The first day of Diwali is Dhanteras. It is also called Dhantrayodashi or Dhanwantari Triodasi in some places. 'Dhan' means 'wealth' and hence Goddess Lakshmi is worshipped on this day to provide prosperity and well-being. This day is of special importance to the business community. According to legend, the 16-year-old son of King Hima was warned that he would die of a snake-bite on the fourth day after he got married. His astrological chart predicted it and his young wife was distraught by this thought. So his wife took matters in her own hands and in an attempt to prevent the prophecy from coming true she did not allow him to sleep. She laid all her ornaments and lots of gold and silver coins in a big heap at the entrance of her husband's bedroom and lit innumerable lamps all over the place. That was not all. Once that was done she went on telling stories and singing songs. When Yama, the God of Death, arrived there in the guise of a serpent his eyes were blinded by the dazzle of these brilliant lamps and he could not enter the prince's chamber. So he climbed on top of the heap of ornaments and coins and sat there all night listening to the melodious songs. In the morning he quietly went away. Thus the young wife saved her husband from the clutches of death. Since then this day of Dhanteras came to be known as the day of Yamadepdaan and lamps are kept burning throughout the night in reverential adoration of Yama, the God of Death.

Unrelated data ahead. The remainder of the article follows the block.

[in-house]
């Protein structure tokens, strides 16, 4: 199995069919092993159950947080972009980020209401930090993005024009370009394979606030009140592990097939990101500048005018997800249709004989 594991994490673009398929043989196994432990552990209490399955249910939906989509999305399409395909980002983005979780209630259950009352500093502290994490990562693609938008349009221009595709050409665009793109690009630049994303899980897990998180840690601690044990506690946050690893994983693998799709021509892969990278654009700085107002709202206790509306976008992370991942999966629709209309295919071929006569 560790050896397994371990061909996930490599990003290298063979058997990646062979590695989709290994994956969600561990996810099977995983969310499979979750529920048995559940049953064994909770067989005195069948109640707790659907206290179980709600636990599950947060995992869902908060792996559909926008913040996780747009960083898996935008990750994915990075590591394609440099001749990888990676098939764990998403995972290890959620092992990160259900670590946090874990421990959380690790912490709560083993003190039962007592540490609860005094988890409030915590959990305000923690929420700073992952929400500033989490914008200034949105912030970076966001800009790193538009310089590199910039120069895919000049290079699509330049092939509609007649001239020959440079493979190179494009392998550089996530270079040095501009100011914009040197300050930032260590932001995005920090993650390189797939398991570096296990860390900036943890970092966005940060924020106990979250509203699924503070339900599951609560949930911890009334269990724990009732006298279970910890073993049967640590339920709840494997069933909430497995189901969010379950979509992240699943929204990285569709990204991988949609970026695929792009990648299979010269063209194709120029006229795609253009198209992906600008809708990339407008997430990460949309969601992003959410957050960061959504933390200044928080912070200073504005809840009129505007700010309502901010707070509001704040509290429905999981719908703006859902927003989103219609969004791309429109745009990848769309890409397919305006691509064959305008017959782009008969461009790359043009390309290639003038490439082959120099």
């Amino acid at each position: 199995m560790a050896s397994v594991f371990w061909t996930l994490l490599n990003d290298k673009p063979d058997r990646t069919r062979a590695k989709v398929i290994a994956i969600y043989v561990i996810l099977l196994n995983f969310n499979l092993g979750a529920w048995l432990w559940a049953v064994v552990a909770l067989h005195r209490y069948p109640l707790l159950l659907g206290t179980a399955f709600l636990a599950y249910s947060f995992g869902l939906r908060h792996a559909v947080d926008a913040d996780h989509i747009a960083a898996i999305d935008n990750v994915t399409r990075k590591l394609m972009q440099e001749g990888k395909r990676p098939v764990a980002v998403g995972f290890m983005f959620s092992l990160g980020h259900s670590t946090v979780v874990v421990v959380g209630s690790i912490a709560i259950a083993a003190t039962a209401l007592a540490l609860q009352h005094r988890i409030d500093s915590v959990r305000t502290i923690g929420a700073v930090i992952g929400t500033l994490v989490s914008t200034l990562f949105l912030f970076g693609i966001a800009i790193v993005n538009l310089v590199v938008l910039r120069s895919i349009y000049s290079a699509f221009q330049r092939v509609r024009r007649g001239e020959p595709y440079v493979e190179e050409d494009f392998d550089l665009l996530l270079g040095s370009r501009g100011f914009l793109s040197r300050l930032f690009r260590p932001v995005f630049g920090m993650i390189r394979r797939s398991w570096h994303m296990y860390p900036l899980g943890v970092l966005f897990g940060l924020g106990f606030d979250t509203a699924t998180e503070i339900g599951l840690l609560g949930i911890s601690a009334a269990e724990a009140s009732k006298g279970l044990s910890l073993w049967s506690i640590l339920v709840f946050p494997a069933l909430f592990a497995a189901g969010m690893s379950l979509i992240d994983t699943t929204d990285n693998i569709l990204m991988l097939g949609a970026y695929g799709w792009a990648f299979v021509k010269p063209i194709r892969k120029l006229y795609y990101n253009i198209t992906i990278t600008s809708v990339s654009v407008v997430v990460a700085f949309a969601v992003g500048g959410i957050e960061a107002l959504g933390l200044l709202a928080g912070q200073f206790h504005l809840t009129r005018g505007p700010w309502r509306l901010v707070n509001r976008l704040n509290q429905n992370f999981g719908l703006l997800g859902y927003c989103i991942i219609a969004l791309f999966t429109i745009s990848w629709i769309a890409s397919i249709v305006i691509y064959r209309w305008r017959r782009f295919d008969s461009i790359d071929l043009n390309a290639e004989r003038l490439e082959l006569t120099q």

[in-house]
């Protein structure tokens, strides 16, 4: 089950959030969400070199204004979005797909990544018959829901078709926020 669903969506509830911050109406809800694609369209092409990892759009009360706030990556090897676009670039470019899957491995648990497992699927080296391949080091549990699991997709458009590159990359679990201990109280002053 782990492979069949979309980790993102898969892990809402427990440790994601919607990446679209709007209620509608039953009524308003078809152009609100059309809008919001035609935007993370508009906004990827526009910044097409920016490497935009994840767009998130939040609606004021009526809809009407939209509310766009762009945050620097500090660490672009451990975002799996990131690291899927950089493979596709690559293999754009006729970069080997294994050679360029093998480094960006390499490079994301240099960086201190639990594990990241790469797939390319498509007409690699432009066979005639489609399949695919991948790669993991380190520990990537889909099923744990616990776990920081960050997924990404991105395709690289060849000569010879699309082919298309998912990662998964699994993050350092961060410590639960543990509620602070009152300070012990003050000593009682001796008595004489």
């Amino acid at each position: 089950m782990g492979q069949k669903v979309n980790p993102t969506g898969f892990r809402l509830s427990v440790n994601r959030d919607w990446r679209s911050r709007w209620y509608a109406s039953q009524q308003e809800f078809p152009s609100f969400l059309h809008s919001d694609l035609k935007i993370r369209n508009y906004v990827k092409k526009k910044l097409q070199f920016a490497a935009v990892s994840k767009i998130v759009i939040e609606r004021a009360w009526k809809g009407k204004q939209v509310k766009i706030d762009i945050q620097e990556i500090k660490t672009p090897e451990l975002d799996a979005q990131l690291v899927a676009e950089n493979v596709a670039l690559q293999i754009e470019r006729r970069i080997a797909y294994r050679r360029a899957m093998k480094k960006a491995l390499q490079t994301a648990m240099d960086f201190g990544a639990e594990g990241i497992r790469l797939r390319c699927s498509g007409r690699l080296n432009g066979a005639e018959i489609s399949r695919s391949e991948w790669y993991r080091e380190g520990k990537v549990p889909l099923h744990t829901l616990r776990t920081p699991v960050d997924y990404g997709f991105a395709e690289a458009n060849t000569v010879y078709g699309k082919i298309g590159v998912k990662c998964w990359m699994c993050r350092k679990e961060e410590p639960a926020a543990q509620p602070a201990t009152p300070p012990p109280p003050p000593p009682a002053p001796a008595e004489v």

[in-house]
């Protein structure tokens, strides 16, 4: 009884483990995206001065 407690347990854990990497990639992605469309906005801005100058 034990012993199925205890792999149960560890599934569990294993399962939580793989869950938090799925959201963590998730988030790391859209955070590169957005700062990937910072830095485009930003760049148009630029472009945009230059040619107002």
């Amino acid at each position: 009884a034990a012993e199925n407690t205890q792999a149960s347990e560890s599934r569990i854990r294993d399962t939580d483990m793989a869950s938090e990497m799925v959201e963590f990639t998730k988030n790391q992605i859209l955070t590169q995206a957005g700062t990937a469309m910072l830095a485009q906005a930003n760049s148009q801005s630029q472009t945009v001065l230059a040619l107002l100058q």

The day prior to Diwali day is celebrated as Narak Chaturdasi or Choti Diwali. Women adorn their houses with garlands and make small rangolis at the doorstep and in the courtyard. Children burst crackers and enjoy special sweets prepared for this occasion. Some people also make small footprints out of rice paste as a symbolic gesture. According to legend the demon king Narakasur, ruler of Pragjyotishpur, a province to the south of Nepal, defeated Lord Indra and snatched away the glorious earnings of Aditi, the Mother Goddess, the ruler of Suraloka and a relative of Satyabhama Lord Krishna's wife. After this victory he imprisoned 16,000 daughters of the gods and saints in his palaces. When Satyabhama found out about this she was enraged by Narakasur's wickedness towards women. She appealed to Lord Krishna to give her the golden chance to destroy Narakasur. The legend also says that Narakasur was cursed that he would be killed by a woman. Krishna granted Satyabhama ermission to fight with Narakasur. With Krishna as the charioteer, Satyabhama entered the battlefield. During the war, Krishna swooned for a while, a preordained divine act  dopted to empower Satyabhama to kill the demon. After Narakasur was beheaded, the imprisoned women were released and Krishna agreed to marry them. Krishna returned home in the early morning of Narak Chaturdasi day. The womenfolk massaged scented oil on his body and gave him a bath to wash away the filth from his body. Since then the custom of taking a bath before sunrise on this day has become a traditional practice especially in Maharashtra where women cleanse the bodies of men with the traditional 'uptan'.